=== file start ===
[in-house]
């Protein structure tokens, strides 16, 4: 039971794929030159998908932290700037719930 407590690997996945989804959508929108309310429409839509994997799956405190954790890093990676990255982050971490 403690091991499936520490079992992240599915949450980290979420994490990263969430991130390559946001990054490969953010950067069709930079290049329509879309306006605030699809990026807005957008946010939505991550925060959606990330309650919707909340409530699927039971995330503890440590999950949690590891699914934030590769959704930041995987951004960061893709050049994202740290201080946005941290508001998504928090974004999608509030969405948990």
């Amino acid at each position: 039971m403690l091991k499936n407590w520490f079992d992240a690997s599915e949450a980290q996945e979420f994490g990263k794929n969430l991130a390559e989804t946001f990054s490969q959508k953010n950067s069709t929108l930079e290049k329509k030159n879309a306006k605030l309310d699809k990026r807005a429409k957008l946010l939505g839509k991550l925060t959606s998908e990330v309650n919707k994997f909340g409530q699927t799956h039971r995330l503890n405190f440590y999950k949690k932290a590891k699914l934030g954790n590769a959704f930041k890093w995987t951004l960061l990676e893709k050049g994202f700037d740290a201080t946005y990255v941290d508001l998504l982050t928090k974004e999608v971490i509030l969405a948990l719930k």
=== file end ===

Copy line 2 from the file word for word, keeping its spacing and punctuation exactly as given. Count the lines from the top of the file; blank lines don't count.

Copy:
């Protein structure tokens, strides 16, 4: 039971794929030159998908932290700037719930 407590690997996945989804959508929108309310429409839509994997799956405190954790890093990676990255982050971490 403690091991499936520490079992992240599915949450980290979420994490990263969430991130390559946001990054490969953010950067069709930079290049329509879309306006605030699809990026807005957008946010939505991550925060959606990330309650919707909340409530699927039971995330503890440590999950949690590891699914934030590769959704930041995987951004960061893709050049994202740290201080946005941290508001998504928090974004999608509030969405948990």